The novelist and short-story writer Jack London (1876-1916) was, in his lifetime, one of the most popular authors in the world. After World War I his fame was eclipsed in the United States by a new generation of writers, but he remained popular in many other countries, especially in the Soviet Union, for his romantic tales of adventure mixed with elemental struggles for survival.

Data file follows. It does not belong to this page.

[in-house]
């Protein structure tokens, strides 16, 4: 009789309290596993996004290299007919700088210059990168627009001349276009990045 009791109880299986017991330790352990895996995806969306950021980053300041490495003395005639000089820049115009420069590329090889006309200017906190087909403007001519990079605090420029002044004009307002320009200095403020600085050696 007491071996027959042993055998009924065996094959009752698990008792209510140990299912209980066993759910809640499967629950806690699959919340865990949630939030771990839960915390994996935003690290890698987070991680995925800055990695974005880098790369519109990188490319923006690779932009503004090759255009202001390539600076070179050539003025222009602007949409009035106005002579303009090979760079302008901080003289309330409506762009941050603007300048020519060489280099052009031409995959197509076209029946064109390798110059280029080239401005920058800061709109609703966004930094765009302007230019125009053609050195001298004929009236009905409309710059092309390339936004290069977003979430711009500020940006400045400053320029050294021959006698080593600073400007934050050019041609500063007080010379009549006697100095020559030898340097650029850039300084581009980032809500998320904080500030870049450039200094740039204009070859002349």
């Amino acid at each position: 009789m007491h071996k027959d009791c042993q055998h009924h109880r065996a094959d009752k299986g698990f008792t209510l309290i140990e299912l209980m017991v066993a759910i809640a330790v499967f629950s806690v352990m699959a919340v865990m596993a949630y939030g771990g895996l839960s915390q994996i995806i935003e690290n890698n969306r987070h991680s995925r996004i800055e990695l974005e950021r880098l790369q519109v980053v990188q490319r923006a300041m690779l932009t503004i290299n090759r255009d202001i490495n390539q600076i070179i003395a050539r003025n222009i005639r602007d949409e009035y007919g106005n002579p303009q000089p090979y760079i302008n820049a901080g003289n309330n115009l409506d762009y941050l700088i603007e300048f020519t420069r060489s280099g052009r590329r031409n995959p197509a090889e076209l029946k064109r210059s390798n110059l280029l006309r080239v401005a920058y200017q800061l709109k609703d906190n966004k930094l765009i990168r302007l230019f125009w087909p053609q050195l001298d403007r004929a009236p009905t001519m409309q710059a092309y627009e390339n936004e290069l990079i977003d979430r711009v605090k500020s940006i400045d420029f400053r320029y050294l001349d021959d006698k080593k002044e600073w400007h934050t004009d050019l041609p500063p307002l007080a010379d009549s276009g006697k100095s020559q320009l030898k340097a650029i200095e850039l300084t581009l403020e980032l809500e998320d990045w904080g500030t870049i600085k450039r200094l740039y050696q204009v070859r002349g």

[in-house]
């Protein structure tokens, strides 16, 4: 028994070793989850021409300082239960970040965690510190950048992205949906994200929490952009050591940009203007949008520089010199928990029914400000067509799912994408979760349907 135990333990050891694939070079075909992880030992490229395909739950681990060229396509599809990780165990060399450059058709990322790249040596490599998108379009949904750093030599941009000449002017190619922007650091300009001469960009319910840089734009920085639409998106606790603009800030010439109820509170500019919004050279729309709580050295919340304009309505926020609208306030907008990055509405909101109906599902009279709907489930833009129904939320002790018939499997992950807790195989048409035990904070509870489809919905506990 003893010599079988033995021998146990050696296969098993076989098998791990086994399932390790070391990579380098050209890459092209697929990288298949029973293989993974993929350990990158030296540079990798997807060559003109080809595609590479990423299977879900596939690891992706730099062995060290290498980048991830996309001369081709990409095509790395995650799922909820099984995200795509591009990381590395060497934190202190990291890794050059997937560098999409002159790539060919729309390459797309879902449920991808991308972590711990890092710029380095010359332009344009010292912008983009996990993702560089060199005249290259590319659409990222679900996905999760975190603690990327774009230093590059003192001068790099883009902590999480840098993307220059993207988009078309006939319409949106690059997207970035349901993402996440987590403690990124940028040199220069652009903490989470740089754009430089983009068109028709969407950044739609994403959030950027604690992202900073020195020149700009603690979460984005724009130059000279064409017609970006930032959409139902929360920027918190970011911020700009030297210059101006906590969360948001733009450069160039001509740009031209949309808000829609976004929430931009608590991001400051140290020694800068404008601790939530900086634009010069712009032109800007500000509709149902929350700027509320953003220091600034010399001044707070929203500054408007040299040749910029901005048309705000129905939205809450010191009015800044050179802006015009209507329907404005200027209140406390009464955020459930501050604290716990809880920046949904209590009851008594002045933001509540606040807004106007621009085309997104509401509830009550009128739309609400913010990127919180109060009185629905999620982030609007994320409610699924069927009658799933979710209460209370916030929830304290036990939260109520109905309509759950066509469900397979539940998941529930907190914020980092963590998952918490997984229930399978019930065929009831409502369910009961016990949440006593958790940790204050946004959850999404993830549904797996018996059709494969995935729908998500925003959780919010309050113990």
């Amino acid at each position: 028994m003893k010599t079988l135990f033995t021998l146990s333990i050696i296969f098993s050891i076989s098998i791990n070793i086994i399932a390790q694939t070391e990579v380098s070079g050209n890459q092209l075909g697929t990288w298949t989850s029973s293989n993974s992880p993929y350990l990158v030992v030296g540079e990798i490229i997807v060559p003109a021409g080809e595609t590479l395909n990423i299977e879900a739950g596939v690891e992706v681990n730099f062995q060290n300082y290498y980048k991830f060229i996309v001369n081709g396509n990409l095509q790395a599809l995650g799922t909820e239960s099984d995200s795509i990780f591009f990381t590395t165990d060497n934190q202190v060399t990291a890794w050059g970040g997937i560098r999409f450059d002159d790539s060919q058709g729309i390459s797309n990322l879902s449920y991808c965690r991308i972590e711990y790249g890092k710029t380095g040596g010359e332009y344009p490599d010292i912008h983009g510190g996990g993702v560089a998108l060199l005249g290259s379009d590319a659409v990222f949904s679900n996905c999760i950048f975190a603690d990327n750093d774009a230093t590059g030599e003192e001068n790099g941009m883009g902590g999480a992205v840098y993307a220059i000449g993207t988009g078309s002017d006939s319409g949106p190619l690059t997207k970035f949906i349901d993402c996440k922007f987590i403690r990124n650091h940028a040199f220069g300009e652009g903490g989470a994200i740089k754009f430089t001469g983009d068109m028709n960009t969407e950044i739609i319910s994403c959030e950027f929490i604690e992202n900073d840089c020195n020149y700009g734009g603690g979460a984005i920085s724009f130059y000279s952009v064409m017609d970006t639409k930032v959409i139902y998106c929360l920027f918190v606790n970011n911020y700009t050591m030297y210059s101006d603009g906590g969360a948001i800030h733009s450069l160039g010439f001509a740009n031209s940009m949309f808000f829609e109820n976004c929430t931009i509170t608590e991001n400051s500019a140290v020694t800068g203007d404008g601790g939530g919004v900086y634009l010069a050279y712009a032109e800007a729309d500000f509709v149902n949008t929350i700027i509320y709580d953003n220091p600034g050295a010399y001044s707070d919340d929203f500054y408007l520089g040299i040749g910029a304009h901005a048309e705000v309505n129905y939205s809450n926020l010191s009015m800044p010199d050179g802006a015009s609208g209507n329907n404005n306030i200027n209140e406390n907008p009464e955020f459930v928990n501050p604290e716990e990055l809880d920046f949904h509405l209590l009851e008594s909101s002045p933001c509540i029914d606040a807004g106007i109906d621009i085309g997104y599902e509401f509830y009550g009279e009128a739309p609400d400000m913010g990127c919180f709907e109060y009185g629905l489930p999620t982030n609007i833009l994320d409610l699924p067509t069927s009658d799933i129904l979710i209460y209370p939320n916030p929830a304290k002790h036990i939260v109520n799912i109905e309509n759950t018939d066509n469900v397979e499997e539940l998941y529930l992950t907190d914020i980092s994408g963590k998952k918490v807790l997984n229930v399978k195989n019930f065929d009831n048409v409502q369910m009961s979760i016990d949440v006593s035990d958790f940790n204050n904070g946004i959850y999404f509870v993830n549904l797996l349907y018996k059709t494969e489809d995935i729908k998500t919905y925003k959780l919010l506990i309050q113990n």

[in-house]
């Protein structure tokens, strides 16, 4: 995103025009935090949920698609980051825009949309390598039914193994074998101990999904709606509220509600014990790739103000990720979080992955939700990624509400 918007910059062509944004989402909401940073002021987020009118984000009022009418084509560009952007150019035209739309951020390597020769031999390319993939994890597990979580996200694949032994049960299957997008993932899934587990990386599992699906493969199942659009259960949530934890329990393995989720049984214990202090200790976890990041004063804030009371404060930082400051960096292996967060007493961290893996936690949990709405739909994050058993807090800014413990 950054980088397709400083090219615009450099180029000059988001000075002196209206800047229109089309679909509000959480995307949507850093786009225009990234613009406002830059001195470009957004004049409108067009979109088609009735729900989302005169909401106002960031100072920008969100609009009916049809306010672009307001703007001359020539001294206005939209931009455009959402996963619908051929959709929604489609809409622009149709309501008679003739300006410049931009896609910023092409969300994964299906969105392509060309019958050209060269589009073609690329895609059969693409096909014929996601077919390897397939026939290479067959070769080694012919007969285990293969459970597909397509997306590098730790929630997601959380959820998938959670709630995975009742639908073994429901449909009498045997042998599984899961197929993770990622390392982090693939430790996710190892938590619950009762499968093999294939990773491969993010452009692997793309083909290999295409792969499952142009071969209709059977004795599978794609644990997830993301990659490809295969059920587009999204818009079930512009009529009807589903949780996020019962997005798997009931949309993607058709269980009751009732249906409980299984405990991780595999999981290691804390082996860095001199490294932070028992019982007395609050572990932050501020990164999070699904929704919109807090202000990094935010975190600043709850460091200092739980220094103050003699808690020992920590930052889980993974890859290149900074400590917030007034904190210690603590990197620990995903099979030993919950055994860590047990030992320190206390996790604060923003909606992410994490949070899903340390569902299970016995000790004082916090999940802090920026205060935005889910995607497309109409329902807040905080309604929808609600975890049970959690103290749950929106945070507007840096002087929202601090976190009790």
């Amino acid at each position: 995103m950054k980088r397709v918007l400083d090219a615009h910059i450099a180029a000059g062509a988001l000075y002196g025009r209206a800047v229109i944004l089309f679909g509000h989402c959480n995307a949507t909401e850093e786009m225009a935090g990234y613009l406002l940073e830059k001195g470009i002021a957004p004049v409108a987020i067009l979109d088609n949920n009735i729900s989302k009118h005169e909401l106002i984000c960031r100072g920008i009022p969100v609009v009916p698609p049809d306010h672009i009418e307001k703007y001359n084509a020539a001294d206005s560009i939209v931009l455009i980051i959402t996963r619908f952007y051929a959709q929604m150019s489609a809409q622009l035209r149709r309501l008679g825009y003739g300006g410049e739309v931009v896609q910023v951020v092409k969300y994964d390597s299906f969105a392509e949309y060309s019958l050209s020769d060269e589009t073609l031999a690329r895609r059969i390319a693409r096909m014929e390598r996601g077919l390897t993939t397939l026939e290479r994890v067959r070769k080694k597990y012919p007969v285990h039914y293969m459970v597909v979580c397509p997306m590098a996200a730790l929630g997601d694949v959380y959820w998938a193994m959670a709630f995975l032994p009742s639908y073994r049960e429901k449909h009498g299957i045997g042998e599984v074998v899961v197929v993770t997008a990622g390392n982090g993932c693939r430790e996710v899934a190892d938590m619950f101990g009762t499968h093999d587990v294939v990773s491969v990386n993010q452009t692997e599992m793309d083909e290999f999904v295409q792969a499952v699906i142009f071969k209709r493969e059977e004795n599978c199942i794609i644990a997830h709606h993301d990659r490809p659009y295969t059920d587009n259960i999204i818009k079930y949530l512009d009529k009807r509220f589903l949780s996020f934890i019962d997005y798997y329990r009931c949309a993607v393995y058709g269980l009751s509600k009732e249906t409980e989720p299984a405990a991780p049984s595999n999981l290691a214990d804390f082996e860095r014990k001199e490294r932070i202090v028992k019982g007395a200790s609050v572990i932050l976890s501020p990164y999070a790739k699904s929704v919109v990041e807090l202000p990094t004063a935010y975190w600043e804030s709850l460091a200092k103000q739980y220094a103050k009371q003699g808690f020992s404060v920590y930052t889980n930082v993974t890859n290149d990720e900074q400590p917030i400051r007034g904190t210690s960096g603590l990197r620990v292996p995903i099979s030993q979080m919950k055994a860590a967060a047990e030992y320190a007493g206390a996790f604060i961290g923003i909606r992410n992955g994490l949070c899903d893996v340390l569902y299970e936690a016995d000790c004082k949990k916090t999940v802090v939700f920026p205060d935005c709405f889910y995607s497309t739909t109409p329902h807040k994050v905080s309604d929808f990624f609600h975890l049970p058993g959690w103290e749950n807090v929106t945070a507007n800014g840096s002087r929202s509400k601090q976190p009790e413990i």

John Griffith London was born in San Francisco on Jan. 12, 1876. His family was poor, and he was forced to go to work early in life to support himself. At 17 he sailed to Japan and Siberia on a seal-hunting voyage. He was largely self-taught, reading voluminously in libraries and spending a year at the University of California. In the late 1890s he joined the gold rush to the Klondike. This experience gave him material for his first book, ‘The Son of Wolf’, published in 1900, and for ‘Call of the Wild’ (1903), one of his most popular stories.